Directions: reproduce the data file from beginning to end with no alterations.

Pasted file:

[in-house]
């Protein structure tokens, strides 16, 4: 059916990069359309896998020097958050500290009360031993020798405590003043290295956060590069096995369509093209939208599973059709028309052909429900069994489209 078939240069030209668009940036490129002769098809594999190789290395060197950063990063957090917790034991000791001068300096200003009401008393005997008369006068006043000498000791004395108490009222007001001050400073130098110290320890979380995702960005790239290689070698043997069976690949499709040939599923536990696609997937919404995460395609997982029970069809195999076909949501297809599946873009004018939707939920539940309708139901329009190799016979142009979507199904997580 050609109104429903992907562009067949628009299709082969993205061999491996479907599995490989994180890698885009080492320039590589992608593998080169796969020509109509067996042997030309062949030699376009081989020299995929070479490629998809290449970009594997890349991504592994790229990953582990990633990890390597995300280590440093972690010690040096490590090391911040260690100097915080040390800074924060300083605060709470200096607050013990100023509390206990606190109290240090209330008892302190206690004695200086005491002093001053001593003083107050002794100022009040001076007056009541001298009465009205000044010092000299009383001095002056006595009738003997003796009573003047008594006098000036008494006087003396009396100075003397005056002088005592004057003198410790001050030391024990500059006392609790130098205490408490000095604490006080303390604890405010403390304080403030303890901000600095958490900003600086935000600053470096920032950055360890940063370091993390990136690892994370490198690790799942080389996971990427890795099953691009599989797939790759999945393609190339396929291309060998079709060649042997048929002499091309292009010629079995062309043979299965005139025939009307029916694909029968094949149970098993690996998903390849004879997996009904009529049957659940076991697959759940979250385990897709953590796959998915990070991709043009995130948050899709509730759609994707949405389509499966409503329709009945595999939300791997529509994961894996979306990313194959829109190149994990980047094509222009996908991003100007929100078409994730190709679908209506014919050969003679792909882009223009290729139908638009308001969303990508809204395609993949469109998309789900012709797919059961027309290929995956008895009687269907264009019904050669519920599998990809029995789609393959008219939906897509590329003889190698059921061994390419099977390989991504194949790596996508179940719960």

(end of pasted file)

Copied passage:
[in-house]
């Protein structure tokens, strides 16, 4: 059916990069359309896998020097958050500290009360031993020798405590003043290295956060590069096995369509093209939208599973059709028309052909429900069994489209 078939240069030209668009940036490129002769098809594999190789290395060197950063990063957090917790034991000791001068300096200003009401008393005997008369006068006043000498000791004395108490009222007001001050400073130098110290320890979380995702960005790239290689070698043997069976690949499709040939599923536990696609997937919404995460395609997982029970069809195999076909949501297809599946873009004018939707939920539940309708139901329009190799016979142009979507199904997580 050609109104429903992907562009067949628009299709082969993205061999491996479907599995490989994180890698885009080492320039590589992608593998080169796969020509109509067996042997030309062949030699376009081989020299995929070479490629998809290449970009594997890349991504592994790229990953582990990633990890390597995300280590440093972690010690040096490590090391911040260690100097915080040390800074924060300083605060709470200096607050013990100023509390206990606190109290240090209330008892302190206690004695200086005491002093001053001593003083107050002794100022009040001076007056009541001298009465009205000044010092000299009383001095002056006595009738003997003796009573003047008594006098000036008494006087003396009396100075003397005056002088005592004057003198410790001050030391024990500059006392609790130098205490408490000095604490006080303390604890405010403390304080403030303890901000600095958490900003600086935000600053470096920032950055360890940063370091993390990136690892994370490198690790799942080389996971990427890795099953691009599989797939790759999945393609190339396929291309060998079709060649042997048929002499091309292009010629079995062309043979299965005139025939009307029916694909029968094949149970098993690996998903390849004879997996009904009529049957659940076991697959759940979250385990897709953590796959998915990070991709043009995130948050899709509730759609994707949405389509499966409503329709009945595999939300791997529509994961894996979306990313194959829109190149994990980047094509222009996908991003100007929100078409994730190709679908209506014919050969003679792909882009223009290729139908638009308001969303990508809204395609993949469109998309789900012709797919059961027309290929995956008895009687269907264009019904050669519920599998990809029995789609393959008219939906897509590329003889190698059921061994390419099977390989991504194949790596996508179940719960």